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Review: The Basic Bakunin

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The Basic Bakunin: Writings, 1869-1871. Ed. and Trans. by Robert M. Cutler. (Prometheus Books, 1992) ISBN 0-87975-745-0

The Basic Bakunin collects essays by one of the greatest anarchist thinkers of the nineteenth century. Translated and edited ably by Robert M. Cutler, these essays represent Bakunin's thoughts on both theory and practice, and on their essential unity. Cutler points out that Bakunin's works have been translated into English in a highly fragmented way, frequently just excerpted in anthologies and collections. Even if the texts have been available (God and the State being the most popular), nine of the seventeen essays are translated into English for the first time by Cutler, which itself is a valuable contribution.

As to the contents, I find that Bakunin has aged rather well, especially by comparison with his contemporaries. From this point in history, it quite clear that his condemnation of authoritarian communism, for example, was prophetic:

We have always fought this view passionately, for we are convinced that the moment the International [Working-Men's] Association is divided into two groups -- one comprising the vast majority and composed of members whose only knowledge will be a blind faith in the theoretical and practical wisdom of their commanders, and the other composed only of a few score individual directors -- from that moment this institution which should emancipate humanity would turn into a type of oligarchic State, the worst of all States. What is more, this learned, clarivoyant, and cunning minority, carefully hiding its despotism behind the appearance of obsequious respect for the will of the sovereign people and for its resolutions, would yield to the necessities and requirements of its privileged position, thus assuming along with all its responsibilities, all the rights of government, a government all the more absolute because it would always urge those resolutions itself upon the so-called will of the people, thereby very soon becoming increasingly despotic, malevolent, and reactionary.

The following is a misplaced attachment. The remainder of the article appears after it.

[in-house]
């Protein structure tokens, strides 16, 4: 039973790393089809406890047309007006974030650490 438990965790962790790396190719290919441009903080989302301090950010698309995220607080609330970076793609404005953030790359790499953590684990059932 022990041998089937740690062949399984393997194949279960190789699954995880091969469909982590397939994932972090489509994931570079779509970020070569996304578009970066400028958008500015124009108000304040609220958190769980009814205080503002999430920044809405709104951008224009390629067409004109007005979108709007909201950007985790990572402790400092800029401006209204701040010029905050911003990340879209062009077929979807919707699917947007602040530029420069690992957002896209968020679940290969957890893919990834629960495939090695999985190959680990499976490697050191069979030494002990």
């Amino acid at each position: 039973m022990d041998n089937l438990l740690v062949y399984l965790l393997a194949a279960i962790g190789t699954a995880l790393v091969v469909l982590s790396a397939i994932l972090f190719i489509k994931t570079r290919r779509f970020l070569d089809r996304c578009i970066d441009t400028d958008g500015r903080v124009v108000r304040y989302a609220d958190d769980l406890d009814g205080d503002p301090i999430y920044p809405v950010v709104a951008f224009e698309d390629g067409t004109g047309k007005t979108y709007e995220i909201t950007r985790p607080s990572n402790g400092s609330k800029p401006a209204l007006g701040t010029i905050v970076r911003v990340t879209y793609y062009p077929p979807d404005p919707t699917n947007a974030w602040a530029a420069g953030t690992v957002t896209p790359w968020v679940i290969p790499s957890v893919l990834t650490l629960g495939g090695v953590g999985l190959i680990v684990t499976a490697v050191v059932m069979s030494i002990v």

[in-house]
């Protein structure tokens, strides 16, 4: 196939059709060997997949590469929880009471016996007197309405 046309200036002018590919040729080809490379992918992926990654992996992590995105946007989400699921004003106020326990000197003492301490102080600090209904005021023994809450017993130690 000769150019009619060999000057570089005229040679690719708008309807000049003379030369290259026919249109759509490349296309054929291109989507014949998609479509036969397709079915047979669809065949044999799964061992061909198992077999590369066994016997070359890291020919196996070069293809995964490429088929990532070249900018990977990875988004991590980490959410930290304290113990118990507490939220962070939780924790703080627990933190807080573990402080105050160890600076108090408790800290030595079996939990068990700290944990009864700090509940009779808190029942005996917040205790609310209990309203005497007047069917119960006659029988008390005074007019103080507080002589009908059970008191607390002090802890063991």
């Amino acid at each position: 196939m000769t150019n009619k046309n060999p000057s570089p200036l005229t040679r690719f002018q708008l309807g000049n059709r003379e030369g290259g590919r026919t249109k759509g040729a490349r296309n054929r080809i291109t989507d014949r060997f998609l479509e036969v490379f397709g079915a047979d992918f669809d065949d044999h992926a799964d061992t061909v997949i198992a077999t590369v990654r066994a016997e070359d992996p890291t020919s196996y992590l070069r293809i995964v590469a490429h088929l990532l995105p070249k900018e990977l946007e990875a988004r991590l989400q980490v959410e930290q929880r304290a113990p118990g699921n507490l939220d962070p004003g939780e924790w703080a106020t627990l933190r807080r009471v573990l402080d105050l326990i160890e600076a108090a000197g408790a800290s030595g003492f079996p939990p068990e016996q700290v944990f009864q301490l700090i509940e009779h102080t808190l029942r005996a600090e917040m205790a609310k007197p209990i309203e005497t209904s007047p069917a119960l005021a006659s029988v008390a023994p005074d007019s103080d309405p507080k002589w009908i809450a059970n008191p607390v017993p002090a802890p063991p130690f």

(from "The Organization of the International" (1871), p. 144)
But does Bakunin's insight carry over from his fellow socialists to the political situation of the present day? After all, some Marxians claim that socialism has not failed, since it has never really been attempted (anarchists and Christians both occasionally argue similarly). Does the analysis and prescription of Bakunin apply 130 years later? I would qualifiedly agree that it does in large part.

Europe, let alone the world, is immensely changed from Bakunin's era. States have come and gone with the same rapidity in the twentieth as the nineteenth century, but technique has hurtled forward and accelerated tremendously. (Neither telephone nor automobile, for instance, existed in Bakunin's day.) Social structures, too, have changed in part due to labor agitation inspired by socialisms of Bakunin's time. The extension of universal suffrage, regarded by Bakunin as a cynical trick of the dominant class, has been extended even to women; automation and stock-holding have drastically changed the distribution of property and capital. But of what of the principles?

The "Three Lectures to Swiss Members of the International" which begins Cutler's translation is an excellent coice, because the lectures include a full arc of Bakunin's thought, from origins of the socialist struggle to his call to action. Bakunin's diagnosis of the world's condition is neither abstract nor individual, but social: